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Cultural difference across school and home of children with foreign cultural background: Cultural Orientation Framework

<p>Abstract<br />This paper employs &ldquo;Cultural orientation framework&rdquo; to explain the cultural difference across the school and home of four girls with foreign culture. Mistrust emerged between the school and the parents when outdoor school activity had been discriminated from the indoor and the girls used to be absent on the excursion days. The teachers&rsquo; immediate solution was to question the validity of the illness the girls submitted after the excursion. Additionally, the teachers became frustrated with not being communicated openly if there was a standpoint. Neither the schedule had not been adhered nor the teachers were informed in a good time the girls&rsquo; absence from the excursion.</p>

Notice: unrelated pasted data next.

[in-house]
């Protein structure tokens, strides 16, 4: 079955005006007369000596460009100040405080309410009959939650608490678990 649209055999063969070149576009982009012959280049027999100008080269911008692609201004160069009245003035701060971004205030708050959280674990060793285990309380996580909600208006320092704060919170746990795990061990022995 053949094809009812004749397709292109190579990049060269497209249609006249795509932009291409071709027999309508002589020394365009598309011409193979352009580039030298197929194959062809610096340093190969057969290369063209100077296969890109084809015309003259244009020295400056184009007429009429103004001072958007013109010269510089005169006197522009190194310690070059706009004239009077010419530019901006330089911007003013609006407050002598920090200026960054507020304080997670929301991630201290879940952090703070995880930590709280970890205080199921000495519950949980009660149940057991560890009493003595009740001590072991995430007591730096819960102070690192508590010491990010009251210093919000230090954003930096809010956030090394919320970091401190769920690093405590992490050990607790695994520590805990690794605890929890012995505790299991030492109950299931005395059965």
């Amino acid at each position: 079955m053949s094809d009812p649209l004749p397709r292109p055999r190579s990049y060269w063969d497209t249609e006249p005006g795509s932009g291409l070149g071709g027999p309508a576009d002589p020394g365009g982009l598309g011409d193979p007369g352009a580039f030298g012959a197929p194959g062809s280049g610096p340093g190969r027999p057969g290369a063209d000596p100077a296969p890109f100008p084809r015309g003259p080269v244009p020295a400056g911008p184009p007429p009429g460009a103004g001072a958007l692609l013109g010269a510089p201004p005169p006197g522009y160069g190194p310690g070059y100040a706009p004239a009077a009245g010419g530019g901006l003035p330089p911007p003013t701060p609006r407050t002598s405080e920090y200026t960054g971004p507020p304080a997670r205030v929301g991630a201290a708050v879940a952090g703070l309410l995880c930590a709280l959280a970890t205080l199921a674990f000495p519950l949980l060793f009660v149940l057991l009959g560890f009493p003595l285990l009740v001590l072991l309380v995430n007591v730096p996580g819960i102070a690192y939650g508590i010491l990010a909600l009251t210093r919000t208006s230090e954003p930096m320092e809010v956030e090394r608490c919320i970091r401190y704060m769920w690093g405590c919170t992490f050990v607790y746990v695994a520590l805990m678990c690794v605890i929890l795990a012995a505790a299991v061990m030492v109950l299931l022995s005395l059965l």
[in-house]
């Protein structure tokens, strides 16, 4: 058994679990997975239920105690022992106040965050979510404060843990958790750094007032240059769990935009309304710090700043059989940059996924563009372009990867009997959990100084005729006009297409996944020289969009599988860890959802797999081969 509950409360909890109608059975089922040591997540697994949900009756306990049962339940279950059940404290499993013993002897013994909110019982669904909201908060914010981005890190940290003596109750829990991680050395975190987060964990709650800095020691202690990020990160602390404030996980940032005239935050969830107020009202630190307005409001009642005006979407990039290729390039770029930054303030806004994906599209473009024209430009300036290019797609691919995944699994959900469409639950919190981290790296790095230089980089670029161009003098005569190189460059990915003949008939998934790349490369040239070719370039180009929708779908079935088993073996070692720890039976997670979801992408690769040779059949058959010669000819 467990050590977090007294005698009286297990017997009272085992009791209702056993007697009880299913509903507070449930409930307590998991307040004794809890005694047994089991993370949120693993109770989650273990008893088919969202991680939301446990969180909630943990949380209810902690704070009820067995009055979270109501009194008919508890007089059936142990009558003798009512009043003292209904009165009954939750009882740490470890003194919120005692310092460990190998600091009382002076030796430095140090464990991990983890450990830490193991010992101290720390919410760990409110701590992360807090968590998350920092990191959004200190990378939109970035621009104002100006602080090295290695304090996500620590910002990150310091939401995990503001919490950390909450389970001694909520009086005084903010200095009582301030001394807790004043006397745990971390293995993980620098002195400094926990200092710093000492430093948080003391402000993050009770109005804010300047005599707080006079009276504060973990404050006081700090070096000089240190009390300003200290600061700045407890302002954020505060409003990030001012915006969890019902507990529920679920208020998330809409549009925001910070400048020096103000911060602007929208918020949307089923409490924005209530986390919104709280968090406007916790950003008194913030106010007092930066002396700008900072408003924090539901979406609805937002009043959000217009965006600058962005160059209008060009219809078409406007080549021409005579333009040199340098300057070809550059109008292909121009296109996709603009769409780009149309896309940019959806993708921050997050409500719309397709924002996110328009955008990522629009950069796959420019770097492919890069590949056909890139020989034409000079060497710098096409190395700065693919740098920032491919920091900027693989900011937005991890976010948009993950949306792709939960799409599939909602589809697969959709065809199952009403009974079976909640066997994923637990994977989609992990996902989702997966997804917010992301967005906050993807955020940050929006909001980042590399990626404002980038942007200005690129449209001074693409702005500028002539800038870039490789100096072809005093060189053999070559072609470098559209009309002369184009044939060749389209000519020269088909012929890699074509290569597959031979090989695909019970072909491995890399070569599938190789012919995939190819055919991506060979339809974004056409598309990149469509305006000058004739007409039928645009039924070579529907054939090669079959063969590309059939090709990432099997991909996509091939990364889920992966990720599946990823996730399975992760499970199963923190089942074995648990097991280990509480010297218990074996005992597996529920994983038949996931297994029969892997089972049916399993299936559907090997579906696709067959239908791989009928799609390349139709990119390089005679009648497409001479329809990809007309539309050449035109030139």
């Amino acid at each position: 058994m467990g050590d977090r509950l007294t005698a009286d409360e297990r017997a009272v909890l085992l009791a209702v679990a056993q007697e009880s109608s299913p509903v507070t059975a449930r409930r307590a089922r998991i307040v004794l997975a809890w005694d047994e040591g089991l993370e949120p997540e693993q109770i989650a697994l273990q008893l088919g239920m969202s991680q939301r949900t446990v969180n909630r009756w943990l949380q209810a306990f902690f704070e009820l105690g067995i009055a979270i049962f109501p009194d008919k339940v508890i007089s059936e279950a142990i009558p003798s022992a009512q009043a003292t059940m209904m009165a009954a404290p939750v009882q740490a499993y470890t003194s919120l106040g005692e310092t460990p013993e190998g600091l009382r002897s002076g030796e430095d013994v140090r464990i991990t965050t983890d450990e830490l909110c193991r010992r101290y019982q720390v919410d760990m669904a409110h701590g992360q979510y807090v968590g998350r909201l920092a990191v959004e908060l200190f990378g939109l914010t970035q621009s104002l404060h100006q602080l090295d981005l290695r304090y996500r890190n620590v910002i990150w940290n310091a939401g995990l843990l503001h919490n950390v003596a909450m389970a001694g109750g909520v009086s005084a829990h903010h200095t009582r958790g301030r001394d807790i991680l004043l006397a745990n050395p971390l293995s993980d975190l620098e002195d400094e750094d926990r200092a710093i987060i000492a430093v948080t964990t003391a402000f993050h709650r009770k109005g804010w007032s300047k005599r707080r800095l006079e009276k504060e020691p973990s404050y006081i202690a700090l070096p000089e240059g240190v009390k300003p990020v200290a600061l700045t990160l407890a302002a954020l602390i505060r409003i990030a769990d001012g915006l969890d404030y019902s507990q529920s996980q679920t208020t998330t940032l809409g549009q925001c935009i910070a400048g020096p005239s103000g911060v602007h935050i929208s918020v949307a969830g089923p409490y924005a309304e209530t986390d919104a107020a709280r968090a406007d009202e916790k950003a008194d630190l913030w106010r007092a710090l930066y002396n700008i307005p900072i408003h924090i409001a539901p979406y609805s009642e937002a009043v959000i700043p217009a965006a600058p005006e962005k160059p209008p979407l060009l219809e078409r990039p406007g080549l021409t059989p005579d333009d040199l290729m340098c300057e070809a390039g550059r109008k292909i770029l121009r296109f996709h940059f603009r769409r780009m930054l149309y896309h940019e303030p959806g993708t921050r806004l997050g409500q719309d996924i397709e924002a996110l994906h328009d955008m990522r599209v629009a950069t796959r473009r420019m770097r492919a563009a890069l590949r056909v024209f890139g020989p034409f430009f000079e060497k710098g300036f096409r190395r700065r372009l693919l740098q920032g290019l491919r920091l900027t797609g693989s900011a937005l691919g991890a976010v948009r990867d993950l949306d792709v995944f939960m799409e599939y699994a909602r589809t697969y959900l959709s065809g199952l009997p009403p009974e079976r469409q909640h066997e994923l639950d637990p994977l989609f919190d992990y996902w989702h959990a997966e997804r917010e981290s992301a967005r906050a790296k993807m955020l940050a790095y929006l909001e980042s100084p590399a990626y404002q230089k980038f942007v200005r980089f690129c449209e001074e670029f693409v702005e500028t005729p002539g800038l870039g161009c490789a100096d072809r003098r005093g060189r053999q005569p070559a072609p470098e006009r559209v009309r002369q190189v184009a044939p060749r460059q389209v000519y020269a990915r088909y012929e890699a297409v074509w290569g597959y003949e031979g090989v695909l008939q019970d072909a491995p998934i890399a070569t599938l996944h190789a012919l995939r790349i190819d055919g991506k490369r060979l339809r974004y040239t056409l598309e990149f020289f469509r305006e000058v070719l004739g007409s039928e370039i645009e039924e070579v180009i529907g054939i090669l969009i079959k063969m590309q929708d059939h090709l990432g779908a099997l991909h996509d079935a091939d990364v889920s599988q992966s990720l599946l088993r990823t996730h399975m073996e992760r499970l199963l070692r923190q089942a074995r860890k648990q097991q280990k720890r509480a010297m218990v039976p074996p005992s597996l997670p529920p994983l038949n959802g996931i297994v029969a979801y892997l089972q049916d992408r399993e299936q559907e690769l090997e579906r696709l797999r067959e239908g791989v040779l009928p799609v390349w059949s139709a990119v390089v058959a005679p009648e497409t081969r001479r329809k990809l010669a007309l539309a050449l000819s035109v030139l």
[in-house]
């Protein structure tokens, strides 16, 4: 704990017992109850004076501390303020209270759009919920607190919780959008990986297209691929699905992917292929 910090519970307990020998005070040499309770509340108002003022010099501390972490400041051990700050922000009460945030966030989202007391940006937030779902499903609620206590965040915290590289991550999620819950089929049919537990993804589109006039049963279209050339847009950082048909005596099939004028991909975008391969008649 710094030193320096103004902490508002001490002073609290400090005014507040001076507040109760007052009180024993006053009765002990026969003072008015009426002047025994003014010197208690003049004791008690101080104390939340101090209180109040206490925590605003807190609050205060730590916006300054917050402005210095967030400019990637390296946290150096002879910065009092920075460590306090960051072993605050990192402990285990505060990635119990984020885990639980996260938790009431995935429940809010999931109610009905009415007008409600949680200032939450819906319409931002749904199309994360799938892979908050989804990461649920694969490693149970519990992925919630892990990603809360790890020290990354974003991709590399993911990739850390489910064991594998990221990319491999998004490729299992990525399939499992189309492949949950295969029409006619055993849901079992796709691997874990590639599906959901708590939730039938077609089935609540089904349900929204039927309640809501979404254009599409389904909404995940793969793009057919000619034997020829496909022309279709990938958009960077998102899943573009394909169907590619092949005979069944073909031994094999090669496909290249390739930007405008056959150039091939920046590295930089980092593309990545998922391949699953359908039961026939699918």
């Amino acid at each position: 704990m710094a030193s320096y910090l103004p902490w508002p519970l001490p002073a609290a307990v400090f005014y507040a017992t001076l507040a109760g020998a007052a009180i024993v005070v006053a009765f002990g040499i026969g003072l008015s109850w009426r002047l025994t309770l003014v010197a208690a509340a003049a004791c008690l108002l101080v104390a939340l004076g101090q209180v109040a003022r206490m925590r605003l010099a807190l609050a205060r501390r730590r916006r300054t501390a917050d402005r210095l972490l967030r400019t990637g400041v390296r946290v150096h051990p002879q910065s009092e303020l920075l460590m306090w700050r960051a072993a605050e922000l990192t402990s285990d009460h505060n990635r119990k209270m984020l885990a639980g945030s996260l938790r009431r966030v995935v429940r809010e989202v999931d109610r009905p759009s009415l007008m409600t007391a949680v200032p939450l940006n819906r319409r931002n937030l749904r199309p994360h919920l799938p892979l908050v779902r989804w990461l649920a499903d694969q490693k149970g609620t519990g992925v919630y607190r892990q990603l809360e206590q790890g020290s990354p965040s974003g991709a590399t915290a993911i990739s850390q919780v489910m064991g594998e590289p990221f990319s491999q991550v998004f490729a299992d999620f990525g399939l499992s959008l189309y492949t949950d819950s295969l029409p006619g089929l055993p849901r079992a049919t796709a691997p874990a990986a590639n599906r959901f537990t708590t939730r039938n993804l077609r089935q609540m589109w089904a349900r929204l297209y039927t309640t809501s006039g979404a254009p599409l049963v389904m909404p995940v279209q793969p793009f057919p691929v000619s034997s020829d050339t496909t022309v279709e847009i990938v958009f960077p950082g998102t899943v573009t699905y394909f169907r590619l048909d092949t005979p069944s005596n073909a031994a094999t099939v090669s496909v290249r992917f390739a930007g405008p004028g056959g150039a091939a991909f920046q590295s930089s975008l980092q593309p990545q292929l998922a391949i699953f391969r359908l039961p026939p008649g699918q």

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Cultural difference across school and home of children with foreign cultural background: Cultural Orientation Framework

This paper employs “Cultural orientation framework” to explain the cultural difference across the school and home of four girls with foreign culture. Mistrust emerged between the school and the parents when outdoor school activity had been discriminated from the indoor and the girls used to be absent on the excursion days. The teachers’ immediate solution was to question the validity of the illness the girls submitted after the excursion. Additionally, the teachers became frustrated with not being communicated openly if there was a standpoint. Neither the schedule had not been adhered nor the teachers were informed in a good time the girls’ absence from the excursion.